"You have certainly heard of the Order of the Knowing Brothers."

"They run several poor people's hospitals in the city."

"Yes, they do. But among them there are also thoughts that are capable of destroying the faith. "And we just discussed how important it is that this does not happen."

"Lord, who shall I kill for you?"

"First and foremost, it is about a certain community within the Order. It consists of twelve men and lives in a house near the outer wall at the end of the alley at the Temple of Holy Fire. The brothers of this monastery deal with forbidden arts. That's all you need to know, because what does the Book of the Nameless God say? Only ignorance protects against magic."

"Which one of these monks shall I kill?" asked Dagger, who seemed a little confused.

"All. Kill them all. Let no one live, for one is as dangerous as the other."

Dagger was a little surprised. It was unusual for a single assassin to be hired to kill such a large number of people at once and all alone.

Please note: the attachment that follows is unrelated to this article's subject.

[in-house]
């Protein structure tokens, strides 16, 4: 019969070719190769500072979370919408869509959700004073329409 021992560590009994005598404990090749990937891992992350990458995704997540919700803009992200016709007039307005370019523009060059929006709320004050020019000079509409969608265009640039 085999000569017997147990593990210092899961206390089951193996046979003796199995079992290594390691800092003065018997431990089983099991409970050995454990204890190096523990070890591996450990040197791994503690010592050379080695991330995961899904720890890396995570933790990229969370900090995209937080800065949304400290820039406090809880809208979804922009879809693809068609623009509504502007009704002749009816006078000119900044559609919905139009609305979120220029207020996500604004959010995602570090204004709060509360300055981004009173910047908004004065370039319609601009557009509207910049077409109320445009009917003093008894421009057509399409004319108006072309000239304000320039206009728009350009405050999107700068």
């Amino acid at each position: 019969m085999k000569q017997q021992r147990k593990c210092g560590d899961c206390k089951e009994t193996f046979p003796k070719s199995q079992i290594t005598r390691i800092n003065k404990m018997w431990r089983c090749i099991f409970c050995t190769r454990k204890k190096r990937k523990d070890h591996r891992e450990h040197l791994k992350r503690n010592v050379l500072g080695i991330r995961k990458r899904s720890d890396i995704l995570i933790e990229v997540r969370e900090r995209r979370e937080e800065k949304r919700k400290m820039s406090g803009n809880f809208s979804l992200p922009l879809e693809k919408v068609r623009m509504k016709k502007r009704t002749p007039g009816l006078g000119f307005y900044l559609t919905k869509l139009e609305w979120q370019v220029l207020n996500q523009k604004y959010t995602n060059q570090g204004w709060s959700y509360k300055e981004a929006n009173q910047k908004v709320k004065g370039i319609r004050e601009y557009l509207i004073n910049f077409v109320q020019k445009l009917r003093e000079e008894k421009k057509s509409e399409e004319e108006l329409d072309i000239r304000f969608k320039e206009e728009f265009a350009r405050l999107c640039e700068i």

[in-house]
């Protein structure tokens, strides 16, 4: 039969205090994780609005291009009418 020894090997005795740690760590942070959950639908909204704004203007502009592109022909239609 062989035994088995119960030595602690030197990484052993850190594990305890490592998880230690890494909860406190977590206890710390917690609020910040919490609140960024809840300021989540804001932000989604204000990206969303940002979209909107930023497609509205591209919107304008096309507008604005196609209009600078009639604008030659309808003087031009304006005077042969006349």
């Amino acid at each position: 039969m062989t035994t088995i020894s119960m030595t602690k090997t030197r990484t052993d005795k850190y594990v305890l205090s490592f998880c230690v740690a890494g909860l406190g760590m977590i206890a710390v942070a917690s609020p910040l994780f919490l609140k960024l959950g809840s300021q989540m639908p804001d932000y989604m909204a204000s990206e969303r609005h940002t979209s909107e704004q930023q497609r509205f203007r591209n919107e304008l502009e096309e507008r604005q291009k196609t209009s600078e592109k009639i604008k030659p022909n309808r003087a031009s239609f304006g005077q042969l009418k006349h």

But there were certainly good reasons for this, and Dagger did not dream of doubting them.

"Exactly two people know the details of this mission, Dagger - you and your God Emperor. "Do your job well, and I will gladly release Balok into veteran status and take up his proposal to appoint you his successor."

"Yes, Lord," said the Dagger, bowing in deep humility.

Chapter 2

That night the moon was only a lying crescent - so narrow that its glow was only very weak. Like a barque he crossed the sky border during the night and let it shimmer in a strange way.

Dagger waited for the hours before the first sunrise, that dark part of the night before the first light came on in the east, followed shortly afterwards by the second. In his case, however, the direction in which it could be seen in the early morning was different. The Second Light also rose in the north, but its ascent point changed, approaching and moving away from the First Light over the years.

Arakand was a city where it was never completely dark. The beacons on the city walls and the harbour towers burned all night, and the taverns, whorehouses and some temples were bustling with activity until dawn.

Nevertheless, these early hours before the two suns rose were the best time for an assassin to carry out his mission.

A couple of city watch mercenaries came along the narrow alley, apparently on their way to the outer wall, where their shift probably began shortly. Like a silent shadow, Dagger hid in a house niche. It was better if no one noticed him, no one remembered a single shadow lurking in the night. Nothing in the course of his eventful life had passed into the flesh as much as remaining invisible.